Other Cherts And Flints
  Take a look at some of the more popular cherts and flints that modern
flintknappers enjoy to knap.  Most of these lithic materials were also utilized
by the ancient inhabitants of the areas they came from.  The purpose of this
page is to give new knappers a look at these different raw materials, as
often they hear about them but may not know what they actually look like.  
This page is obviously not an all inclusive guide to all the lithic materials.
Mookaite (Mook, Mook Jasper)
 Mookaite is a silicified porcelanite that comes from the Windalia
Radiolarite formation in the Carnarvon Basin in Western Australia.  It's
truly a high demand and beautiful lithic material.  It comands a high price
and is mostly priced by the piece at knap-ins.  It's very glossy and easy to
knap when heat treated correctly, however, most pieces have crusty seams
in them.  I don't have a lot of Mook because I'm very selective at knap-ins
and only pick the pieces that I know are solid.  This material can come in
any color of the rainbow, but the colors to the left are the most abundant and
common ones.  I do not recommend this material for new knappers because
of the seams and because of the expense.  If you are new and want to try
Mook, buy some flakes or small spalls from a rock vendor or just buy some
pieces to store away for a day when your skills improve.
Current Price Per Pound:
Last updated 1/19/09
Page 2
$3.00 per pound raw, $3.50 - $5.00 per pound
heat treated - higher prices for more color
Knife River
 Knife River is a chalcedony that comes from North Dakota.  It has
translucent properties and little white inclusions that were portions of
fossilized cattail leaves that got into the material when it was an ancient bog
buried by ash from a nearby volcano.  It's found in tabular chunks and
cobbles with a whitish, yellow brown cortex.  This material was a favorite of
the Paleo Woodland peoples of the of the high plains and midwest.  It's a
tough material lithically that a knapper must really put some power into to
get flakes to travel.  The reward comes when the piece is finished.  This is
the perfect material to make fluted points from as well as Scott's Bluff
points.  I do not recommend this material for new knappers due to how hard
it is to knap.
Current Price Per Pound:
$4.00 per pound and up - can be heat treated
Rainy Buttes
 Rainy Buttes is a silicified wood from ancient forests.  It's more commonly
called "Petrified Wood".  This is a heavy lithic material that also comes
from the North Dakota region I believe.  Due to it's high iron content, it
weighs nearly twice as much as regular flints and cherts.  When flaked it can
have wood grain patterns in it like a piece of lumber and it leave an iron like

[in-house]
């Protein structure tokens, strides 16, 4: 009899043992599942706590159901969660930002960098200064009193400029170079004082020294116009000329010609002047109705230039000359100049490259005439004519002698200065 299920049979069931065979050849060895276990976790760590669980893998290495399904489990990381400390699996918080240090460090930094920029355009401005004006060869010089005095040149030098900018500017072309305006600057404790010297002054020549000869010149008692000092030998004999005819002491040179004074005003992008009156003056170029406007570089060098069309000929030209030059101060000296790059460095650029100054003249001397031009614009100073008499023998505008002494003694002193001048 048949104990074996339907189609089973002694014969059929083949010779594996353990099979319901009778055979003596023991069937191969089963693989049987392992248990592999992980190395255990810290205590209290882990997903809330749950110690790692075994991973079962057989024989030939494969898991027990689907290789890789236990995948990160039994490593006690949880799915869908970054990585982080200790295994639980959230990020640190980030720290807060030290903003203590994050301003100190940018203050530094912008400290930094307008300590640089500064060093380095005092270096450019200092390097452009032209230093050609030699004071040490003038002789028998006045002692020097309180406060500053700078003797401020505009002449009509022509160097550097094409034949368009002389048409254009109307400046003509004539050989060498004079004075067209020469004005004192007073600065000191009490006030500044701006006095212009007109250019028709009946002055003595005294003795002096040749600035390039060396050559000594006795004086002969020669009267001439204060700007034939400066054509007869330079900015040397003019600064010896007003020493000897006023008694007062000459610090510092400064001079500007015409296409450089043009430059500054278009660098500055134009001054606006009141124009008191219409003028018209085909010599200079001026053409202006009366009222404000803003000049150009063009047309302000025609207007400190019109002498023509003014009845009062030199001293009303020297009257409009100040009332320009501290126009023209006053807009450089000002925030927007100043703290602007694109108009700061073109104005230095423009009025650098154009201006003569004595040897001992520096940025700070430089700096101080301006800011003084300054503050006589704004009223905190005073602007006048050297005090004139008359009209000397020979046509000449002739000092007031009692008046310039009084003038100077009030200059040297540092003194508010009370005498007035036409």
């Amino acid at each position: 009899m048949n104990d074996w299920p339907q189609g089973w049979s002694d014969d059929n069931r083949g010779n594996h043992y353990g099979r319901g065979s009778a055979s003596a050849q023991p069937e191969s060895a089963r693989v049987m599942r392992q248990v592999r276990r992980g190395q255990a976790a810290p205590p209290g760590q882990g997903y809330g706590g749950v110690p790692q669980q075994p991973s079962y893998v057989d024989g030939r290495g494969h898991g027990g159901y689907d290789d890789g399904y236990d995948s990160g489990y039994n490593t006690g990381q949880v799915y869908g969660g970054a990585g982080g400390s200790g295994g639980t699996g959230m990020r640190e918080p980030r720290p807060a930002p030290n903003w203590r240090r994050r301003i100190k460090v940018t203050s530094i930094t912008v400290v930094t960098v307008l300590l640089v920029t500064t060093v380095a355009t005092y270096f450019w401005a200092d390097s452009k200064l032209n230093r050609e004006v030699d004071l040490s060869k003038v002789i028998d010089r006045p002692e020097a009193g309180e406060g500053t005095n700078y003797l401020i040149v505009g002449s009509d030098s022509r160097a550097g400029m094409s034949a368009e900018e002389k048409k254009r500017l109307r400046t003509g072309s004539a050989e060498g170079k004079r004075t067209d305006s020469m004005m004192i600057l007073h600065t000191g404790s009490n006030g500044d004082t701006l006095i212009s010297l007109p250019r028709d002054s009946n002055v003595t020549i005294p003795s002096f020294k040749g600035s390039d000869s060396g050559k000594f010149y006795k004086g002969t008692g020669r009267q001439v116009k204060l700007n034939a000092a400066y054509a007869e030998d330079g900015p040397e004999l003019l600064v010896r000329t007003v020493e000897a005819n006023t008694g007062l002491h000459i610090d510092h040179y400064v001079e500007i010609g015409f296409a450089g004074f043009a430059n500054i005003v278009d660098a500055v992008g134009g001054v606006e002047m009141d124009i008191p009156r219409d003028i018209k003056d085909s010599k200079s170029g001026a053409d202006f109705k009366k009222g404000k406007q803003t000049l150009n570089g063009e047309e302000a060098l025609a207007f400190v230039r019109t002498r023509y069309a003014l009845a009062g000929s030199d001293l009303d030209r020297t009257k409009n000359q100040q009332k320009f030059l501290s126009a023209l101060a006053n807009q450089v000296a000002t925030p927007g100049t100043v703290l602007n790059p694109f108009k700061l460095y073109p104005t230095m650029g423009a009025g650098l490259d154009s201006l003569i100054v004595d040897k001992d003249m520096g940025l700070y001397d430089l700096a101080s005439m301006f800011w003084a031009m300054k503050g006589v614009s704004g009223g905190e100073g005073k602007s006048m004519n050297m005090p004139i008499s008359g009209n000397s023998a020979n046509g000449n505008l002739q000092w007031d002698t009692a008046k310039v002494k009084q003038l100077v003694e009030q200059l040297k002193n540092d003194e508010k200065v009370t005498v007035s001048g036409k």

dust stain on your knapping lap pad.  I found this material to be a pleasure to
knap.  I do not recommend this for the knew knapper either because of it's
price and relative scarcity compared to materials such as Burlington Chert.  
Plus, it will cost you more money because of the weight.
Current Price Per Pound:
$4.00 per pound and up
Coshocton-Upper Mercer Chert
 Coshocton is an Ohio  blue/black and grey chert that runs in a vein from
Stark county through to south central Jackson county.  It comes in odd
shaped black chert nodules and cobbles that sometimes contain blue/white
"lightning bolt" streaks throughout the piece.  These streaks are quartz
inclusions and really make a beautiful point.  It's a pleasure to work and is
fairly abundant if you know the right people to buy it from.  It was a favorite
material for the Paleo and Archaic peoples of Ohio and the surrounding
areas.  It can also be referred to as Nellie and Warsaw cherts.  I recommend
the plain colors to beginners to try.
Current Price Per Pound:
$3.00 - $4.00 per pound - more for the
highest quality pieces with the most
lightning streaks through it
Illinois Dongola Chert
 Dongola is sourced in Union County, Illinois.  It comes in nodular form that
is many times sawed by rock vendors into 1/4 inch or thicker slabs.  It's a
blue, dark grey to lightish brown in color and was a popular material used by
the Early Woodland peoples to make remarkable
turkeytail points.   This is
a scarce material I've heard, but knaps beautifully.  It can be a little tougher
than
Kentucky Horstone to knap.  I do not recommend this material for
beginners due to it's rareness and the fact that I see it in slabs mostly.  Slabs
can be a difficult thing to tackle for the novice knapper.
Current Price Per Pound:
Priced by the individual piece at knap-ins.  
They range from $3.00 - $10.00 per piece.  
Also found in slabs